Among payers for hospital-based treatment, Medicaid funding accounted for the largest share increase from 1986 to 2005. Because Medicaid is an entitlement program, eligibility and costs are more difficult to control than are direct subsidies by state agencies (9). Despite the general prohibition against Medicaid payments for inpatient treatment of persons aged 22–64 in institutions for mental disease (IMDs) with more than 16 beds, Medicaid’s share of funding for specialty hospitals has been increasing. States employ managed care waivers that have allowed IMDs to receive Medicaid payments for those otherwise excluded from IMDs. States have also increased inpatient treatment of children and adolescents, who are exempt from the IMD restrictions, for diagnostic and medical evaluations and for medication stabilization and adjustments (10). Medicaid disproportionate share hospital (DSH) payments provide additional funding to hospitals serving a disproportionate share of people with low income. DSH payments to state-owned specialty hospitals, which increased rapidly in 1991–1992 before limits were enacted, may have also contributed to the increase (11).

In 2005, office-based behavioral health providers depended more than any other group of specialty providers on private payments from insurance and out-of-pocket sources. Historically, private insurance has often imposed limits on the number of behavioral health visits and has also imposed higher cost-sharing requirements not found for other outpatient services (12). These restrictions resulted in privately insured patients directly paying large shares of treatment costs. Because of shortages of providers in some geographic areas, office-based specialty providers have been able to limit the number of patients from Medicaid and other public payers, which typically reimburse at lower rates (11,13), resulting in only a small share of payments from public sources.

Patients seen by center-based providers are often uninsured or covered by Medicaid. In 2005, more than 90% of funding for center-based providers came from public sources. Between 1986 and 2005, a shift in public funding sources for these providers included a decrease in the share paid by other state and local sources (non-Medicaid) and an increase in spending share by Medicaid, especially for specialty mental health treatment centers. The larger Medicaid share in center-based providers resulted from the shift in treatment sites from hospital and other institutional settings, where Medicaid funding was restricted, to outpatient settings, where treatments for Medicaid enrollees were more likely to be paid by Medicaid (14). Specialty substance abuse treatment providers experienced increases in other federal funding from SAMHSA block grants, the VA, and the Department of Defense (DoD)—agencies that are increasingly focused on mental health and substance abuse treatment within their constituent populations.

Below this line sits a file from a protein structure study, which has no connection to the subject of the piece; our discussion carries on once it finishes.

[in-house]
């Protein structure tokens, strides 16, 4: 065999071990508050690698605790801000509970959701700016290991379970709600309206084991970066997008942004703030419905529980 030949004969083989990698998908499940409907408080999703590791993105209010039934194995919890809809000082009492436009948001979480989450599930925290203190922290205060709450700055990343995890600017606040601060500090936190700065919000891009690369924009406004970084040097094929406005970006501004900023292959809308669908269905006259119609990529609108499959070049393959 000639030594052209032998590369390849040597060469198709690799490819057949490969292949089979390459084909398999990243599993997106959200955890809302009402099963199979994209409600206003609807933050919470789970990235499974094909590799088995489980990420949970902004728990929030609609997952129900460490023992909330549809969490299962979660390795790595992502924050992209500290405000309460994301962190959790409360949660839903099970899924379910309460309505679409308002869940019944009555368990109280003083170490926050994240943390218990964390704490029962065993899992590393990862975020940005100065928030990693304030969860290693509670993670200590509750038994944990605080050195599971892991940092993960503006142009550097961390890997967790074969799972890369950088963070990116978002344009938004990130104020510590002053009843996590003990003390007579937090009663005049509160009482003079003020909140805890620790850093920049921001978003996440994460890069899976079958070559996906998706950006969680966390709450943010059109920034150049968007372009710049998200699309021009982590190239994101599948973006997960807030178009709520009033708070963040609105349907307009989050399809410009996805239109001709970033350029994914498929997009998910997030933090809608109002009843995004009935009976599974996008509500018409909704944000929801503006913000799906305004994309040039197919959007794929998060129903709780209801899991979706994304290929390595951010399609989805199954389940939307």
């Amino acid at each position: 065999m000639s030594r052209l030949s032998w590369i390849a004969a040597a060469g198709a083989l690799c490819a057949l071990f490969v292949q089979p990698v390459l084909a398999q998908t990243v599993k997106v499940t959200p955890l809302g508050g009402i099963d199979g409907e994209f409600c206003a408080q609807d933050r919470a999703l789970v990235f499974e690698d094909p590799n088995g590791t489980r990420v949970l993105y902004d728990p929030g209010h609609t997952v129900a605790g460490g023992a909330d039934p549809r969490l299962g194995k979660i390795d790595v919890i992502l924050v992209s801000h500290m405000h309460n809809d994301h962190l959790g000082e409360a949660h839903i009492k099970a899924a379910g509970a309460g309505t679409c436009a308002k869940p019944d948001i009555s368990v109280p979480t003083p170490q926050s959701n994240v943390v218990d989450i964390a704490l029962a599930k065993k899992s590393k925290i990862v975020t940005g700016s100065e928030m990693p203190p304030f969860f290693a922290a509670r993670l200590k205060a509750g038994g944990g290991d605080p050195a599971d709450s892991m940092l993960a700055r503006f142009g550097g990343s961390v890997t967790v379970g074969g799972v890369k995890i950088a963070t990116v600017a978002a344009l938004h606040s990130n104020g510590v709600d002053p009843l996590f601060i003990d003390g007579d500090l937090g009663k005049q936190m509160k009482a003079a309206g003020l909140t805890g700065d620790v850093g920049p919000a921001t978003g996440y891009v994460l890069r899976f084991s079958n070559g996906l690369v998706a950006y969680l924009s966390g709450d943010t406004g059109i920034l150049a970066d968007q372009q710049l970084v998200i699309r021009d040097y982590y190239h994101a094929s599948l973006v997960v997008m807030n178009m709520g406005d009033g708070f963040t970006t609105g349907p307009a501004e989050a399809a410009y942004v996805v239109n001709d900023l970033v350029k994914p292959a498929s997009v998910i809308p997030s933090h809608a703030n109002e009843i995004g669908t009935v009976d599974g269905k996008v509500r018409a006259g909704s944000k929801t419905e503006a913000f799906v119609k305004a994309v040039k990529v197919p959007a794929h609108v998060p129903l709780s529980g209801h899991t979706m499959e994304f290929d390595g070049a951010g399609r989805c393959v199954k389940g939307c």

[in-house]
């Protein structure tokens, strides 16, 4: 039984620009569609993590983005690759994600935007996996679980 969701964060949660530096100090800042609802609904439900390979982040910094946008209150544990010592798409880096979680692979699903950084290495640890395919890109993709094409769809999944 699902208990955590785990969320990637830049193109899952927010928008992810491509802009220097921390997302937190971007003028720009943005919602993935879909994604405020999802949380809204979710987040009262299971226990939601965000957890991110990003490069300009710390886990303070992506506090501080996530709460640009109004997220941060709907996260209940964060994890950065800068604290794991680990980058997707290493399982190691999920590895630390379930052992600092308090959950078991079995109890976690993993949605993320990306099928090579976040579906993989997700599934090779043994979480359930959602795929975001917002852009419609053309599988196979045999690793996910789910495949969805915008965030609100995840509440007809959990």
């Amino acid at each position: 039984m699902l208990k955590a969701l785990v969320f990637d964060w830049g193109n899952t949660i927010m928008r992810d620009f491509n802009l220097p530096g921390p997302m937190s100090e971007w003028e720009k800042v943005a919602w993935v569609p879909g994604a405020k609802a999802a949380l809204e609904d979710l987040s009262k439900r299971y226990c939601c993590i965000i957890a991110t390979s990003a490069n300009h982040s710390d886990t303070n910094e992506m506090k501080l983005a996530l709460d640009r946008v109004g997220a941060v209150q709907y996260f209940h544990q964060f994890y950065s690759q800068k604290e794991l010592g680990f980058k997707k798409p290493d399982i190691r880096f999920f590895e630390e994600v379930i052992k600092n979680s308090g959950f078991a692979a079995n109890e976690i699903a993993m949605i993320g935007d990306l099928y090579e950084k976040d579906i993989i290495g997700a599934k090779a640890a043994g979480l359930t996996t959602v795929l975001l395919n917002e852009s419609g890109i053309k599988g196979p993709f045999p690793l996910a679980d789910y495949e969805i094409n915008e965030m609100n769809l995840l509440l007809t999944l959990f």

Specialty substance abuse centers receive a low share of Medicaid spending and a high share of spending from other state and local sources. In part, this stems from substantial differences among states in Medicaid coverage for substance abuse treatment in residential settings and the large criminal justice population that states serve (15). Credentialing requirements for substance abuse treatment professionals and facilities are less medically oriented than those demanded by Medicaid, which means that many substance abuse treatment facilities do not participate in Medicaid (16). In addition, specialty substance abuse centers operate on capacity grants and contracts from state mental health and substance abuse treatment authorities, thus avoiding the added overhead expense of third-party billing and documentation required to submit insurance claims. This practice has raised concern that many specialty substance abuse treatment centers will need to add a business infrastructure to handle the documentation and billing responsibilities under the Medicaid expansion and state health insurance exchanges, which will extend coverage to many who are currently uninsured.

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Recent financing, 2006–2013

New legislation, interacting with the effects of the recession and the increased focus on the behavioral health treatment needs of veterans and the military, is expected to further change the distribution of financing of behavioral health treatment by specialty providers from 2006 to 2013.

The Mental Health Parity and Addiction Equity Act of 2008 (MHPAEA) expanded coverage for behavioral health treatment within employer insurance plans to be on par with that for medical-surgical care in regard to limits on visits and inpatient stays and cost-sharing requirements (17). The MHPAEA likely resulted in a small shift of out-of-pocket spending to private insurance in 2010–2011 as the parity requirements were implemented. MHPAEA is expected to raise private health insurance premiums—but by less than 1% (18). The premium increase will be small because even a substantial upturn in spending on behavioral health treatment will amount to only a small portion of all private insurance payments for all conditions.